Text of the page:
Lack of Credentials
When listening to financial advice, such as a TikTok, on the best stock to invest in right now, it’s important to ask one key question: Do you know who’s giving this information to you?
The UK-based Financial Conduct Authority recently conducted research regarding the investing habits of younger individuals, stating that they get involved in higher-risk investments than generations before them. As a result of the research, they released a warning, noting the reliance on “contemporary media” for tips and news could have harmful effects. “These younger investors may have the lowest levels of financial resilience, making them more vulnerable to investment loss,” the warning said.
“True financial professionals lead with their credentials,” James said. “They will disclose if they are a registered financial advisor, counselor, or educator. If their social accounts do not show any signs, they are probably not worth listening to. Be very wary of those promising guaranteed returns or offering investing advice with no credentials.”
If you think you’ve found a fraud, you can report them to your state’s office of financial regulation.
There’s a Catch
According to an annual report from Influencer Marketing Hub, the influencer marketing industry has grown exponentially in recent years and is on track to grow to approximately $13.8 billion in 2021. In 2016—just five years ago—the industry was valued at $1.7 billion.
As more companies adopt the practice of bringing influencers into their strategy, there is a higher chance that these individuals could be getting paid by a company to share specific information, and the same goes for online financial experts. If you can, find out if the person you follow for advice on social media gets paid by companies to share money advice, and, ideally, what’s involved in that partnership. This is different for every influencer since there’s no set standard across the board. If your guru doesn’t have any public guidelines you can find, you have no idea if they’re working in your best interest (or against it).
Be very careful of experts who can’t tell you how they make their money, whether it’s through partnerships or investments. And step back from anyone who promises you will get rich if you pay them first.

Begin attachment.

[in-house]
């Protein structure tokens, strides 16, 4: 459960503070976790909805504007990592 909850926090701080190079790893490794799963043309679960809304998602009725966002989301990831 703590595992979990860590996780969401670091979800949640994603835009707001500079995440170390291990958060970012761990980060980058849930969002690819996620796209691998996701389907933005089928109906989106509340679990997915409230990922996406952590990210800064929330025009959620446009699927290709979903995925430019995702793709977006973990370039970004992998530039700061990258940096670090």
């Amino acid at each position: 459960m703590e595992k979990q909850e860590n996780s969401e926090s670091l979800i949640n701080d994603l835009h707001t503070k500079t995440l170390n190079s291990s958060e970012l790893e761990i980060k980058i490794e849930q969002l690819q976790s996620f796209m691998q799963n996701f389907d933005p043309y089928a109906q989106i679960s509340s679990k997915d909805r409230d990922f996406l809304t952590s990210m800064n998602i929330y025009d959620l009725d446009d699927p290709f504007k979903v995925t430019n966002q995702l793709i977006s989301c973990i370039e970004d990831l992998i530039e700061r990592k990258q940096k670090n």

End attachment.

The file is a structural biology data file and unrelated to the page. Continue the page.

When it comes to your personal investments, look for a financial fiduciary or a Certified Financial Planner (CFP), as these individuals are legally required to put their client’s interest first. And be aware that many financial professionals (including fiduciaries and CFPs) receive commission for the products you buy through them.
Fee-only financial advisors typically charge an hourly rate for their advice, so they may be potentially less biased. However, there are certain products you often can’t get through them, like life insurance, which you’ll probably need to buy through someone who receives a commission.
The Bottom Line
Social media and the internet can be great places to find solid money advice, especially as it pertains to your specific situation and if you know how to identify it. But that doesn’t mean everyone has your best interests in mind, or that everyone who wants to help has the background and experience to do so.
“If you take investing advice from someone who is not a licensed professional, they are not liable for your loss; they [face] no consequences if you lose your money,” James said. “Always remember that everything online is a suggestion, and your personal financial situation is going to be a major factor in how you save, invest, budget, and pay taxes.”
Instead of taking a hit, investigate. Make sure the sites you’re reading are factual, ethical, and research-based. If you can afford it, talk to a financial professional who has the background to give you personalized and strategy-based advice. But no matter what and no matter who you’re dealing with, make sure you’re comfortable, informed, and don’t feel unduly pressured to make an expensive decision.